Quantum LeapThe Complete Fourth Season – Dr. Sam Beckett (Scott Bakula) continues leaping through time in 22 episodes.  The DVD set contains a featurette on the 80’s flashbacks and a special bonus episode from the fifth season.

Knots LandingThe Complete First Season – The long running drama got its start back in 1979 as a mid-season replacement.  All 13 episodes are gathered together on five discs…five discs??  Wow trying to get your money’s worth aren’t you folks?!  Yeah, you know a disc holds more than two hours right?  Extras include cast commentary on two episodes and an interview featurette with Ted Shackleford and Joan Van Ark.

This Week

by Alan Rapp on March 27, 2006

in Film News & Trailers

So what’s out there this week.  Well today we’ll take a look at the films scheduled to be released this Friday including the sequels to Ice Age and Basic Instinct, yet another horror film will Slither its way onto the screen and more.  Read on…

N/A

Here’s what’s scheduled to hit theaters this week.  Want to know more, just click on the title for film info including a full cast list.  Want a closer look, just click on the poster or link to watch the trailer.

Ice Age (2): The Meltdown

Sequel to the 2002 animated hit reunites director Carlos Saldanha with the voices of Ray Ramano, Dennis Leary, John Leguizamo, and Stephen Root (but no Jack Black, Cedric the Entertainer, or Alan Tudyk this time out).  Nope, this time we get voices of Seann William Scott, Queen Latifah and Will Arnett.  The sequel involves the end of the Ice Age as the animals worry the melting ice (hmmm….Global Warming inferences??) will destroy their home.  I wasn’t the biggest fan of the first film and don’t think it really earned a sequel (though it made enough $$ to make this film inevitable). 

Basic Instinct 2

Speaking of unnecessary sequels….  Sharon Stone reprises the role that made her a star.  Once again novelist Catherine Trammel is in the middle of murder only this time in England.  David Morrissey co-stars as the shrink called into evaluate her and falls under her spell of seduction….yeah, whatever.  Can a sequel (that took 14 years to get made) to a ridiculous film actually be any good?  Can a 48 year-old Stone still play the femme fatale?  Who at Sony thought this was a good idea?  Directed by Michael Caton-Jones (City by the Sea, The Jackal, Doc Hollywood), this one’s got train-wreck written all over it.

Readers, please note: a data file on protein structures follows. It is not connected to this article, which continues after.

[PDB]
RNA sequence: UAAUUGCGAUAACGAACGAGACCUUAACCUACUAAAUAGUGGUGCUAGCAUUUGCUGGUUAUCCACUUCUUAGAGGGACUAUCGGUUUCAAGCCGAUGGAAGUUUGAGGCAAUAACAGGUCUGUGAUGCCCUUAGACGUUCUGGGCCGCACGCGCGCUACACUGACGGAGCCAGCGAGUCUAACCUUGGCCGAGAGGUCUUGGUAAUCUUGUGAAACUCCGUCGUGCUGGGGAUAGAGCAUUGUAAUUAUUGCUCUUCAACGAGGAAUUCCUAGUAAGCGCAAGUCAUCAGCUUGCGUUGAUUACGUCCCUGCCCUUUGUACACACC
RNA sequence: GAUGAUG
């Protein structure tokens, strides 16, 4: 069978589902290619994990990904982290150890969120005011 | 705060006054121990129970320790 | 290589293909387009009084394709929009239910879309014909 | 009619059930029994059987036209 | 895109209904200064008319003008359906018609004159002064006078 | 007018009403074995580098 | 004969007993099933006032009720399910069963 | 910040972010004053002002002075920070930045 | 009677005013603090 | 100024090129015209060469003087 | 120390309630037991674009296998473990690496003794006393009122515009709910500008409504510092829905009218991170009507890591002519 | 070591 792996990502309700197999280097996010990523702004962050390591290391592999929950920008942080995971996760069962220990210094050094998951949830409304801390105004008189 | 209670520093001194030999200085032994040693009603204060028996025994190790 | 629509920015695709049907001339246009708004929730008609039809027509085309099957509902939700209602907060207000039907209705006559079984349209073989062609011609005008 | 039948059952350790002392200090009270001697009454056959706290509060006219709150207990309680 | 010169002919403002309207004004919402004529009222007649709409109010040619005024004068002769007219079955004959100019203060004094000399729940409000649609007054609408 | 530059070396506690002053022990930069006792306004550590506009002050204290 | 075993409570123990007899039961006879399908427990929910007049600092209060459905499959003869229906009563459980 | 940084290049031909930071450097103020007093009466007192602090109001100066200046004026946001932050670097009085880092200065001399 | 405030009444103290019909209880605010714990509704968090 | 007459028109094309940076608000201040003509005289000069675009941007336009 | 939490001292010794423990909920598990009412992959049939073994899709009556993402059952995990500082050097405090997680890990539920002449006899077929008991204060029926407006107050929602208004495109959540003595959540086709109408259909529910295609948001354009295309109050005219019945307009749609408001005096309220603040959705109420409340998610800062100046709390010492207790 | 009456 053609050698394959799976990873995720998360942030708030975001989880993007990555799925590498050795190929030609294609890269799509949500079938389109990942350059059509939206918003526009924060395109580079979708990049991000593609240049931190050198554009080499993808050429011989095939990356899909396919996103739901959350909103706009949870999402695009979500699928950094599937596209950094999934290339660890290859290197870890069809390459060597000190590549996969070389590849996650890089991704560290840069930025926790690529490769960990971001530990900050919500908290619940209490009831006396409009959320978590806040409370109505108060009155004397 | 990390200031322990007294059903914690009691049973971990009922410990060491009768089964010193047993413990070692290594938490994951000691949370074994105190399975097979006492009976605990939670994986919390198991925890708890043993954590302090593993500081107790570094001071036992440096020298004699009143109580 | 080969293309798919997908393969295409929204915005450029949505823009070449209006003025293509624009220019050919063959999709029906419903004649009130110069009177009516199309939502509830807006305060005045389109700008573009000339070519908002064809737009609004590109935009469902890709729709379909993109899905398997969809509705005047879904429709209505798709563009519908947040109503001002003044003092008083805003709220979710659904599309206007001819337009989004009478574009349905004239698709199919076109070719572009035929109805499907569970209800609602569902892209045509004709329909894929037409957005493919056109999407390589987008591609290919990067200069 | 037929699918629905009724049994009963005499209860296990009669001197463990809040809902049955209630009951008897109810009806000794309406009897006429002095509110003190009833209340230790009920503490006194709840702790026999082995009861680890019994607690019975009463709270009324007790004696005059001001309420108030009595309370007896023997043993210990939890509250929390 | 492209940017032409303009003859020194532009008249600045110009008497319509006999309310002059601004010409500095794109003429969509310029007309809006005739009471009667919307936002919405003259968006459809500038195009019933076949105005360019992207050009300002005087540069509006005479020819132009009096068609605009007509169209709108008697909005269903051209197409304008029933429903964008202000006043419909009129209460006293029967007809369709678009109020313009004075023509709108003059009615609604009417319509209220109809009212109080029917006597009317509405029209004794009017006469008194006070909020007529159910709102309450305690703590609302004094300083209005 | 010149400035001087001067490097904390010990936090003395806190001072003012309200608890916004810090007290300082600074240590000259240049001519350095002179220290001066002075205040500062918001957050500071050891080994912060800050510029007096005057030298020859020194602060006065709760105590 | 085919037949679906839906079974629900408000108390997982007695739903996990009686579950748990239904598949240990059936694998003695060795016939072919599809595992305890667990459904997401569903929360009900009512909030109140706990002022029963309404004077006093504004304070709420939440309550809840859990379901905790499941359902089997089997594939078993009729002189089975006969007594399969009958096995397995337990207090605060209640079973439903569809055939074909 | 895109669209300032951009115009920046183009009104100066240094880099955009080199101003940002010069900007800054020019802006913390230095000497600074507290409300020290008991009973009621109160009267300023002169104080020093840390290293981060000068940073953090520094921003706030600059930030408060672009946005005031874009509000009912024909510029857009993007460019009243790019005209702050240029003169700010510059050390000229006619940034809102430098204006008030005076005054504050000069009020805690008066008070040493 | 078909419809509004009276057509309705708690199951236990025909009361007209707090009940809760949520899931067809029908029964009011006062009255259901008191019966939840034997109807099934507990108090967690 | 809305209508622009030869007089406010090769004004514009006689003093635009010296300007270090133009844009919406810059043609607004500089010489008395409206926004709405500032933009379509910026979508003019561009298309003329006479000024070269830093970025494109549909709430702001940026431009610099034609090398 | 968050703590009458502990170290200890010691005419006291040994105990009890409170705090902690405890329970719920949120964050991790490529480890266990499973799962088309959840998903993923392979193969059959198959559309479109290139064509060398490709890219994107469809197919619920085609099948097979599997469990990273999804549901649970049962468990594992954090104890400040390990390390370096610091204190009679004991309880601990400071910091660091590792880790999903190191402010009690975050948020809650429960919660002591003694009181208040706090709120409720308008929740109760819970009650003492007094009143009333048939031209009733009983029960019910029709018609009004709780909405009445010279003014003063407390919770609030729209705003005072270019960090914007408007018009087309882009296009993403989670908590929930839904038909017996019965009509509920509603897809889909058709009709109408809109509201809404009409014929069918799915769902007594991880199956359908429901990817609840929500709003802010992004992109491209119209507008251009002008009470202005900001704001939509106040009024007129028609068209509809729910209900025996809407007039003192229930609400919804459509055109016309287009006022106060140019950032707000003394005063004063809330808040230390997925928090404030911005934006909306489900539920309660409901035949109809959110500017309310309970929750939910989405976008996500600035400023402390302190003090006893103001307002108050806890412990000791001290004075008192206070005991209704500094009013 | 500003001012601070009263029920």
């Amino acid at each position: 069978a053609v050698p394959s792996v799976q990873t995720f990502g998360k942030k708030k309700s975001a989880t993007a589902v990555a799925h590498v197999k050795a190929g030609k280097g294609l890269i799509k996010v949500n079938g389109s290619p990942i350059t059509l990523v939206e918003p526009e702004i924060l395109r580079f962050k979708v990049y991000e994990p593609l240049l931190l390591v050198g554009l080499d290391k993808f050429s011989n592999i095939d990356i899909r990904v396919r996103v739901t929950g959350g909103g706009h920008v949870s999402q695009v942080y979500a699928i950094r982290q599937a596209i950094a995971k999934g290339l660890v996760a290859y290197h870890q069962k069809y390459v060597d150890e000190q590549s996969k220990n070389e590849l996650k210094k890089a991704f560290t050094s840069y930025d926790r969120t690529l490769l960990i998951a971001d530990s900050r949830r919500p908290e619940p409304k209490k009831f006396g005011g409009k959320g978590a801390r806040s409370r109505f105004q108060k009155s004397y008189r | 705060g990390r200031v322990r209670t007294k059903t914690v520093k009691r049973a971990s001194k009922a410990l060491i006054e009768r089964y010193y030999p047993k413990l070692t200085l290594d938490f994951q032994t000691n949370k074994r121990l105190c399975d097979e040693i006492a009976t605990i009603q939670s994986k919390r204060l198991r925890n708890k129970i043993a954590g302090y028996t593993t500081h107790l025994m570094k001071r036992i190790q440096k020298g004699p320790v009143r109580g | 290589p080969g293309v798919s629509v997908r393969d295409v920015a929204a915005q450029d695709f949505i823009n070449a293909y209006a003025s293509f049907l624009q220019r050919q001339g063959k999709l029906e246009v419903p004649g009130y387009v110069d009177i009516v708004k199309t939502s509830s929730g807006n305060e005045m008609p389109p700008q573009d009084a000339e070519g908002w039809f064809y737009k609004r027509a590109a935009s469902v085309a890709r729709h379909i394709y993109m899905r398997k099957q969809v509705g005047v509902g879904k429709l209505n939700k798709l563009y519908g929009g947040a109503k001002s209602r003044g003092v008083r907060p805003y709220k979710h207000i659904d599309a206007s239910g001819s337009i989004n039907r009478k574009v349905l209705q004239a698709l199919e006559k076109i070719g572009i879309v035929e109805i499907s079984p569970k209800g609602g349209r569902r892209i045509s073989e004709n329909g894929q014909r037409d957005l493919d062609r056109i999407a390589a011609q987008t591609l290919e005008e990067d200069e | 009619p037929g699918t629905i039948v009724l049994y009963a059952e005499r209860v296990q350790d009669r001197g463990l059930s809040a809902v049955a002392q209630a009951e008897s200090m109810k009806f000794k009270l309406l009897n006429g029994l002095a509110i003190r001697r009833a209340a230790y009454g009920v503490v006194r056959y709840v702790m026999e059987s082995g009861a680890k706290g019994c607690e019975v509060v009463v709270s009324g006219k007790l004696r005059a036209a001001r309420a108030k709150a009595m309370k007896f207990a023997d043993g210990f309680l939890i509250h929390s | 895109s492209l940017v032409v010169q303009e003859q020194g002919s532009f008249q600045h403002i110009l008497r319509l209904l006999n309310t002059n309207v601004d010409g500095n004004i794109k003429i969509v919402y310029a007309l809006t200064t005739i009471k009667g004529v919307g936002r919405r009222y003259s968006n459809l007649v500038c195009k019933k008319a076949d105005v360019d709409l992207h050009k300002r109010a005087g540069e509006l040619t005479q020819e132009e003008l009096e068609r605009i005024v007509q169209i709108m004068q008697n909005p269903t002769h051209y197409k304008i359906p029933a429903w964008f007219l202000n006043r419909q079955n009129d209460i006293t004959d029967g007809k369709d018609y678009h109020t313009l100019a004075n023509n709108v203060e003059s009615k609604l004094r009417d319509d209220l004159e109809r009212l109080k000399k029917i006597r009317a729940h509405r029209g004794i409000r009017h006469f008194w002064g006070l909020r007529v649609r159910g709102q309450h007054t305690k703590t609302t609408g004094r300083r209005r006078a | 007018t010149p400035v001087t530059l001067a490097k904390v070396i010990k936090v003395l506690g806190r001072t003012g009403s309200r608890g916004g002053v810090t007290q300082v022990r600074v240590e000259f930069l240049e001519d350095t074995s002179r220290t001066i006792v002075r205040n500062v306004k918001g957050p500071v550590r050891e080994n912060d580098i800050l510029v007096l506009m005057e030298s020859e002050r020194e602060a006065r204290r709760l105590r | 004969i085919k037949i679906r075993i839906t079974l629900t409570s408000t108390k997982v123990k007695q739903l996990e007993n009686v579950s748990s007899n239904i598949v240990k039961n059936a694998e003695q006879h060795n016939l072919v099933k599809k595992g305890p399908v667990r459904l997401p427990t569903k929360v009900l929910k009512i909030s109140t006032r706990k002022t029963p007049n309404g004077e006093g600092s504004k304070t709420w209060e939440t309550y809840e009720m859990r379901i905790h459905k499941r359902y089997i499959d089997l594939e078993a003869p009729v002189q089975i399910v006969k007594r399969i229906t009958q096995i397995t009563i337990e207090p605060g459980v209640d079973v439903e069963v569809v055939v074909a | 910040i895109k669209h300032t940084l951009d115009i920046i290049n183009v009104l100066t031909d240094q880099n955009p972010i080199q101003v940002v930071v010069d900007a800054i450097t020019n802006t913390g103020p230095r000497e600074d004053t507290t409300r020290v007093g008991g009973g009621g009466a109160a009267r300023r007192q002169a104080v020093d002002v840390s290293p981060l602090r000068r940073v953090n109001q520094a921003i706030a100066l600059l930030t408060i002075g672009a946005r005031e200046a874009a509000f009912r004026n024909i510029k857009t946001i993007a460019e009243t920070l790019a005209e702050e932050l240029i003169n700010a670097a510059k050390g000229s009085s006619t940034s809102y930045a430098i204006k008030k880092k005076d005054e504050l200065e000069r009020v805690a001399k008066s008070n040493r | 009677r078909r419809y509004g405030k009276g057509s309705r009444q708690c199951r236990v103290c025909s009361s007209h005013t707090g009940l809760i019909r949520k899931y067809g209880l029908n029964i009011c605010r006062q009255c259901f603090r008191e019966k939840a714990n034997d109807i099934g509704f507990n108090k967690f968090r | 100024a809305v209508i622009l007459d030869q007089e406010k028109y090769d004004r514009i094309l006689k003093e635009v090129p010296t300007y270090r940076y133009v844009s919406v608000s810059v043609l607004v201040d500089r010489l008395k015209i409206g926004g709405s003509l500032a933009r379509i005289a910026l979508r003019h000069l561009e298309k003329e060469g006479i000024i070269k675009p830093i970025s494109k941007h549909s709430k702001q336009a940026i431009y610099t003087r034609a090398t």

ATL

Four high school friends ponder life after high school down at the local rollerskating rink in Atlanta named Jellybeans.  With a cast of young unknowns (Ablie Clark, April Daniels, and T.I. and Big Boi) first time feature director Chris Robinson (whose done only music videos to date) and a script by Tina Gordon Chism (who gave us the underrated Drumline), how this one will turn out is anyone’s guess.

Slither

Yet another horror film dumped into the early year’s batch of “soon to be forgotten.”  Though to be fair this one’s got an interesting cast including Firefly star Nathan Fillion, B-movie tough guys Michael Rooker and Gregg Henry, Elizabeth Banks (The 40 Year Old Virgin), and Rob Zombie.  Written and directed by James Gunn (who wrote the Dawn of the Dead remake and both Scooby-Doo films…ugh) the story involves a small town invaded by an alien plague that slithers around and turns them into zombies and monsters.  Early response from the film has been less than enthusiastic.

In Limited Release:


Marilyn Hotchkiss’ Ballroom Dancing and Charm School – Robert Carlyle as a widower who finds meaning in taking ballroom dance lessons.  Based on director Randall Miller’s original 1990 short film, though you might remember a similar film with Richard Gere and Jennifer Lopez called Shall We Dance.  This one’s got Marisa Tomei, Donnie Walberg, and John Goodman.  Joy.  View the trailer

Swimmers – Regional tale in a small Maryland fishing town tells the story of an 11-year old girl (Tara Devon Gallagher) forced to give up swimming due to an injury and her friendship with a woman (Sarah Paulson) who has just returned having dealt with her own tragedy.  View the trailer

Awesome; I Fuckin’ Shot That! – How do you like your Beastie Boys?  The film was taped by audience members at a 2004 performance.  Around 50 fans were chosen and given hand-held Hi8 cameras and the footage was pieced together to make the film.  View the trailer

Adam & Steve – Gay love story about two men who meet and fall in love only to discover that they met 20 years before under less happy circumstances.  Written and directer by Craig Chester (who also stars).  View the trailer

The Devil and Daniel Johnston (New York and Los Angeles only) – Manic-depressive singer/songwriter/painter/artist Daniel Johnson’s life and career are examined in this documentary by Jeff Feuerzeig that includes interviews with Johnston, his family and his friends.  View the trailer

Brick (New York and Los Angeles only) – A loner (Joesph Gordon Levitt) who in searching for the truth about the disappearance of his ex-girlfriend finds himself suddenly in the middle of a high school crime ring.  Written and directed by Rian Johnson.  View the trailer